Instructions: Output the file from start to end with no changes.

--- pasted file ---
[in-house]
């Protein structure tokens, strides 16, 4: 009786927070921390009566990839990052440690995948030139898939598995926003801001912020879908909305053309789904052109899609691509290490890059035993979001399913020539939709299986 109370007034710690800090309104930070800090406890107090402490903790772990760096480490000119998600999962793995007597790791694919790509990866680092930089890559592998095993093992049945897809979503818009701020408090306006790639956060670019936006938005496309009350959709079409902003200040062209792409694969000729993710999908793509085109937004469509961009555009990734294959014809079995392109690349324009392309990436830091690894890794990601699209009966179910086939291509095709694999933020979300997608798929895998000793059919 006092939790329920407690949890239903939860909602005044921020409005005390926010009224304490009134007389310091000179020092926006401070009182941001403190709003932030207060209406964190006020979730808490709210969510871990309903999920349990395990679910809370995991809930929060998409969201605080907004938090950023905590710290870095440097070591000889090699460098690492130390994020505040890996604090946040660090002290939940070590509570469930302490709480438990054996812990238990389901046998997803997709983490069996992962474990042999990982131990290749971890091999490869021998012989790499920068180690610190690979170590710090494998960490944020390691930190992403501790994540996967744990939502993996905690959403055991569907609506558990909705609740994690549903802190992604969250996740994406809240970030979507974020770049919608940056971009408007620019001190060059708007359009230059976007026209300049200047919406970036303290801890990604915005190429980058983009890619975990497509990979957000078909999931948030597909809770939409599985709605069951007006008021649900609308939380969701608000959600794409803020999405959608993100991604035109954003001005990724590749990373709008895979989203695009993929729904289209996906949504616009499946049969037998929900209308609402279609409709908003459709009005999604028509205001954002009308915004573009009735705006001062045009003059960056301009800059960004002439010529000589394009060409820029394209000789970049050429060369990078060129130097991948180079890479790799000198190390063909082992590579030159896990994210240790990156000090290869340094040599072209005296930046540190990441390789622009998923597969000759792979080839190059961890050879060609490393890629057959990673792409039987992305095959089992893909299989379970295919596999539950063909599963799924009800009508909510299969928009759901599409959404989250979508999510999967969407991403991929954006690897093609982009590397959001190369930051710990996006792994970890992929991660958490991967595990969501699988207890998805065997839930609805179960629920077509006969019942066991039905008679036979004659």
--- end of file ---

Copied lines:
[in-house]
């Protein structure tokens, strides 16, 4: 009786927070921390009566990839990052440690995948030139898939598995926003801001912020879908909305053309789904052109899609691509290490890059035993979001399913020539939709299986 109370007034710690800090309104930070800090406890107090402490903790772990760096480490000119998600999962793995007597790791694919790509990866680092930089890559592998095993093992049945897809979503818009701020408090306006790639956060670019936006938005496309009350959709079409902003200040062209792409694969000729993710999908793509085109937004469509961009555009990734294959014809079995392109690349324009392309990436830091690894890794990601699209009966179910086939291509095709694999933020979300997608798929895998000793059919 006092939790329920407690949890239903939860909602005044921020409005005390926010009224304490009134007389310091000179020092926006401070009182941001403190709003932030207060209406964190006020979730808490709210969510871990309903999920349990395990679910809370995991809930929060998409969201605080907004938090950023905590710290870095440097070591000889090699460098690492130390994020505040890996604090946040660090002290939940070590509570469930302490709480438990054996812990238990389901046998997803997709983490069996992962474990042999990982131990290749971890091999490869021998012989790499920068180690610190690979170590710090494998960490944020390691930190992403501790994540996967744990939502993996905690959403055991569907609506558990909705609740994690549903802190992604969250996740994406809240970030979507974020770049919608940056971009408007620019001190060059708007359009230059976007026209300049200047919406970036303290801890990604915005190429980058983009890619975990497509990979957000078909999931948030597909809770939409599985709605069951007006008021649900609308939380969701608000959600794409803020999405959608993100991604035109954003001005990724590749990373709008895979989203695009993929729904289209996906949504616009499946049969037998929900209308609402279609409709908003459709009005999604028509205001954002009308915004573009009735705006001062045009003059960056301009800059960004002439010529000589394009060409820029394209000789970049050429060369990078060129130097991948180079890479790799000198190390063909082992590579030159896990994210240790990156000090290869340094040599072209005296930046540190990441390789622009998923597969000759792979080839190059961890050879060609490393890629057959990673792409039987992305095959089992893909299989379970295919596999539950063909599963799924009800009508909510299969928009759901599409959404989250979508999510999967969407991403991929954006690897093609982009590397959001190369930051710990996006792994970890992929991660958490991967595990969501699988207890998805065997839930609805179960629920077509006969019942066991039905008679036979004659």